El Salvador’s Government Accused Of Making Deals With Gangs, But Officials Claim Evidence Is Faked
The Central American nation of El Salvador is dealing with public outcry after leaked documents published last month suggested that the government had secretly been making deals with notorious gangs in exchange for support in the upcoming elections. Officials have denied that such closed-door communications occurred, though the press insists that the story is true.
According to the BBC, newspaper outlet El Faro claimed that the government had been making deals with gangs — including the infamous MS-13 — to reduce street violence and crime in exchange for a number of benefits. El Faro also claimed that negotiations had covered a potential boost at the polls for the upcoming elections.
However, Director of Prisons Osiris Luna Meza, who is alleged to have attended the meetings, stridently denied the claims.
“I totally deny that these meetings happened,” Meza claimed.
“I have not and will not participate in any such meeting. I have always been very consistent with my political activities. These kinds of activities aren’t who I am,” he added.
The President of El Salvador, Nayib Bukele, has also fought back against the allegations. Bukele has been known for his harsh stance on gang-related crime, and has taken to social media to argue that his strict policies — which include packing jail cells and publicizing their brutal conditions — make it unlikely that he would negotiate with criminals or that they would honor any agreements.
“One can be fat or thin, but not fat and thin at the same time,” the president wrote in one tweet.
However, the media has continued to stand by its reporting.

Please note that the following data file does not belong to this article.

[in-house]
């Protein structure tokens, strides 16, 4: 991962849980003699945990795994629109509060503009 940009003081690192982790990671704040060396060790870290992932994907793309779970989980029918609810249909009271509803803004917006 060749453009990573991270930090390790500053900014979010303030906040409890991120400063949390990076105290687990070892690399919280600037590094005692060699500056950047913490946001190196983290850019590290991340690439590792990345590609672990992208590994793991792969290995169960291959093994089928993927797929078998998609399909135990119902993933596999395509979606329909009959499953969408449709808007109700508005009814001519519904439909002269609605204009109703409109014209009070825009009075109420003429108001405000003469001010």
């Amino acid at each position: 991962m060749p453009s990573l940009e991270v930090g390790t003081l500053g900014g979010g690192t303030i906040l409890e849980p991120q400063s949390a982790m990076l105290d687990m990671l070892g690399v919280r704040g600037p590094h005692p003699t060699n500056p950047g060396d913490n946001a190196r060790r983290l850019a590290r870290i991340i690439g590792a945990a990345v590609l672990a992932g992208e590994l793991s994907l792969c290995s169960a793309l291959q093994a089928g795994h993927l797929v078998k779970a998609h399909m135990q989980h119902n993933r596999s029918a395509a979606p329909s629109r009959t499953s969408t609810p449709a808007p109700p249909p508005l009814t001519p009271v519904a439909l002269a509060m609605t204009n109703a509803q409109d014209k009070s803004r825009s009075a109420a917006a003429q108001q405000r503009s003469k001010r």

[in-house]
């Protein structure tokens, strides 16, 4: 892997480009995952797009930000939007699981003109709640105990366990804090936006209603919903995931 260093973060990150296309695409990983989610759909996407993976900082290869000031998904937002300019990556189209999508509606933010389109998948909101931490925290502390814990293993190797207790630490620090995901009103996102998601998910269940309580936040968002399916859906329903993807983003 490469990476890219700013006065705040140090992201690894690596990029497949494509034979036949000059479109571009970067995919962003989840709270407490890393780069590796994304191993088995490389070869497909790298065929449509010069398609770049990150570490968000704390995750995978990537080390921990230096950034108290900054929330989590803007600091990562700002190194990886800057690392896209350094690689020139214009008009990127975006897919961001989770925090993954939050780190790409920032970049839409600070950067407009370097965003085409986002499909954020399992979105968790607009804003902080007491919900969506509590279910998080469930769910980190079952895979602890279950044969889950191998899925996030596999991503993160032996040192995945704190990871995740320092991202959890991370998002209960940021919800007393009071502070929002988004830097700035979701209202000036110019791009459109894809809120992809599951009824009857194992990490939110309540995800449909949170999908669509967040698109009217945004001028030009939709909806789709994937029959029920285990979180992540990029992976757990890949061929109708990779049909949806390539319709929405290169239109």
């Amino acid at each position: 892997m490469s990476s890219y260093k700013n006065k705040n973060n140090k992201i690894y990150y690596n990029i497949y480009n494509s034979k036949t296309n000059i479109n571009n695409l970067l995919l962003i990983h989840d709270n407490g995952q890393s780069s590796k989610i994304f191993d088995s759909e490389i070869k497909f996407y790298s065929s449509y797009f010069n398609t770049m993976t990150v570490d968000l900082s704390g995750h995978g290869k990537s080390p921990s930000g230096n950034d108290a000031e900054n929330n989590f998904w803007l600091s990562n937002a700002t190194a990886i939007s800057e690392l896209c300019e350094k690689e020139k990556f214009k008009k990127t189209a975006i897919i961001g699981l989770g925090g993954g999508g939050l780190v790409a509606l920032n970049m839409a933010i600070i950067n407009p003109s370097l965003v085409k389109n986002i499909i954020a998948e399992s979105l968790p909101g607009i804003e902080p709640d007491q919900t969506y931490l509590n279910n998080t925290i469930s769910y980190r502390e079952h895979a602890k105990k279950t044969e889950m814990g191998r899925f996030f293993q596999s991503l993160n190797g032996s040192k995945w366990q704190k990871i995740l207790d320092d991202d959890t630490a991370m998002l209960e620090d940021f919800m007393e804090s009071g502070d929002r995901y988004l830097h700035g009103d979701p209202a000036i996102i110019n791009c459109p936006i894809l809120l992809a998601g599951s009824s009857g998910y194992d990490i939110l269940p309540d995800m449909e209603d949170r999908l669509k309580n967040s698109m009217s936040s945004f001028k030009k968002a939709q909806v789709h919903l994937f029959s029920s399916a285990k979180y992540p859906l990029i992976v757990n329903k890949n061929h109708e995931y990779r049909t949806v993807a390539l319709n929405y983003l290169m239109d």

“That was the last tweet I saw before the president blocked me and everyone else on the investigations team,” noted Carlos Martínez, a journalist who worked on the article, about the above tweet.
Martínez hopes that the country’s attorney general will confirm the paper’s investigative reporting and reiterated his “total confidence in the veracity of the documents we published.”
“They came from a completely reliable source and we also verified their authenticity. It is very difficult for the government to deny their own documents.”
Should the allegations prove true, it is not known how much backlash Bukele will face. Polls currently estimate his public approval rating at around 90 percent, and with such numbers he might be able to weather charges of corruption. However, his reputation as a strongman against crime would be severely reduced, if not destroyed, potentially harming his appeal to many voters.
The reports have also caught international attention, with Democrats on the U.S. House Foreign Affairs committee publishing a written statement that they are “extremely troubled” by the situation.